Shoulder Apprehension - Sensation of Instability

shoulder apprehenson
Shoulder apprehension is the sensation your shoulder will come out of socket.. BJI / Blue Jean Images / Getty Images

A shoulder dislocation is an injury that occurs when the ball of the ball-and-socket shoulder joint comes out of position.  In most people who dislocate their shoulder for the first time, someone has to reset, or reduce, the shoulder to place it back in proper position.  In people who have dislocated their shoulder many times, often they can reposition the joint on their own.

Examination of a Shoulder Dislocation

Examining a patient who has had a suspected shoulder dislocation is an important step for your orthopedic surgeon.

  Among the tests commonly performed is a test to detect for shoulder apprehension.  In order to perform this test, your doctor will position your arm in a position that is most likely to cause the ball to begin to shift out of the socket.

When the ball starts to shift out of the socket, most patients can detect this sensation that they are about to feel their shoulder dislocate.  This feeling is called apprehension, and is a sign that the shoulder is unstable, and repeat dislocation is a concern.

Position of Apprehension

The most common type of shoulder dislocation occurs when the ball is pushed out the front of the shoulder socket, called an anterior dislocation.  The arm is usually in a position of abduction (held away from the side) and external rotation (hand pointing upwards).  This image on this page shows an examiner holding the shoulder in this position of abduction and external rotation.

  Often this test is performed with the patient lying down on the examination table. 

A positive apprehension test occurs when your doctor holds the arm in this position and you have a sensation that the shoulder is about to come out of socket.

Relocation Test

A relocation test can also be performed.  In this situation, your doctor will press down over the front of your shoulder.

  When the patient begins to complain of a sensation of apprehension, the examiner presses down on the front of the shoulder--trying to push the ball back into the socket.  In this case, a positive test result occurs when the relocation maneuver causes relief from the sensation of apprehension.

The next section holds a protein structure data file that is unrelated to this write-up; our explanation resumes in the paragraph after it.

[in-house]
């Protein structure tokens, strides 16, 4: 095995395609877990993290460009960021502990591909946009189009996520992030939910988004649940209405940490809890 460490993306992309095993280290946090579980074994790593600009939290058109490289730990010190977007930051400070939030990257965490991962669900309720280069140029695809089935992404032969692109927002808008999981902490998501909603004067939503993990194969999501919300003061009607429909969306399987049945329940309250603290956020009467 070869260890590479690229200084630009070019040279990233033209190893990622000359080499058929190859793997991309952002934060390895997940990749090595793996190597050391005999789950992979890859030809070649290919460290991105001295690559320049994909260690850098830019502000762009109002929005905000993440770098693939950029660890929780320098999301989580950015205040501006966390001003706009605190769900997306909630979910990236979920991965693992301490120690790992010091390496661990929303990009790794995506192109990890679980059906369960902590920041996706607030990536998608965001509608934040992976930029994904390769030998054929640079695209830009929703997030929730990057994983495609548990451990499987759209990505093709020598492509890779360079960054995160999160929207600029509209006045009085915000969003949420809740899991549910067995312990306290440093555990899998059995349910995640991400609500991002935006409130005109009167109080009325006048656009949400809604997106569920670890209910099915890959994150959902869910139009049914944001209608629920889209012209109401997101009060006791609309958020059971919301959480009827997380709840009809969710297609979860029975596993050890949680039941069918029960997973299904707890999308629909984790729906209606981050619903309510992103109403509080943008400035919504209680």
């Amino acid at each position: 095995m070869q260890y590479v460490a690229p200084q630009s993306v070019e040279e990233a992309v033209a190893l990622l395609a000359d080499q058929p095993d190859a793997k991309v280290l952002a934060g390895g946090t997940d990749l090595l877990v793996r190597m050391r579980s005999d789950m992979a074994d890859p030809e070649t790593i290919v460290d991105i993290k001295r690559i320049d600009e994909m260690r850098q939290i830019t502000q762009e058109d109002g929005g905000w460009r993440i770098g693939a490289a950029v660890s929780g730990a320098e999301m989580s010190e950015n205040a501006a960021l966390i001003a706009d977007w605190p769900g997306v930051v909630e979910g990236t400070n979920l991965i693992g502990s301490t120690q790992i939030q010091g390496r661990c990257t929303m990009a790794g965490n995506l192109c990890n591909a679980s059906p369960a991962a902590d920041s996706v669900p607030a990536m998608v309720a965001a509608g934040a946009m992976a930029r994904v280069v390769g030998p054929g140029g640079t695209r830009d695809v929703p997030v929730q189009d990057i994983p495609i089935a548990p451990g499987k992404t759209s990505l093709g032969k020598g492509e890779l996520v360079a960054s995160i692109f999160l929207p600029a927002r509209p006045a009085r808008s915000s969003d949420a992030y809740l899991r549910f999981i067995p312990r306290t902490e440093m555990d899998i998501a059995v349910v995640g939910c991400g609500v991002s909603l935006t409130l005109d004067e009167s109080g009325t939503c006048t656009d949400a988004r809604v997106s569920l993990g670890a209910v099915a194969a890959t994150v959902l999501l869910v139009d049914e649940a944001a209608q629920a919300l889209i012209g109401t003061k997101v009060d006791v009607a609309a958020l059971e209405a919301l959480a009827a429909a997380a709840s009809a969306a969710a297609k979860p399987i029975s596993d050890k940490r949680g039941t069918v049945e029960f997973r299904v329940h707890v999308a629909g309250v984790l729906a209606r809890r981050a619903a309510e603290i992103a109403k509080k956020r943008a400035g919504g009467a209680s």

Treatment of Shoulder Dislocations

Patients with positive tests for a shoulder dislocation will usually have an MRI test to evaluate the anatomy around the shoulder to determine why the shoulder is coming out of the socket.  Typically, patients have a tear of their labrum (most often a Bankart tear) and a Hill-Sachs lesion.  These are injuries that occur when the ball comes out of the shoulder socket.

Treatment of a dislocation can either be surgical or non-surgical.  Non-surgical treatment is usually attempted for individuals who have a lower chance of repeat dislocation.   These patients are usually older (patients younger than 25 have a very high risk of repeat dislocation), and don't play contact sports.

  Surgery is typically performed on younger patients, or on people who have had more than one dislocation.  There is always controversy as to whether young athletes should have surgery after a first-time dislocation.  Some surgeons argue that non-surgical treatment should at least be tried once.  Others believe that surgery is better in individuals with a high chance of repeat dislocation.


Lintner SA and Speer KP "Traumatic Anterior Glenohumeral Instability: The Role of Arthroscopy" J Am Acad Orthop Surg October 1997 ; 5:233-239.

Continue Reading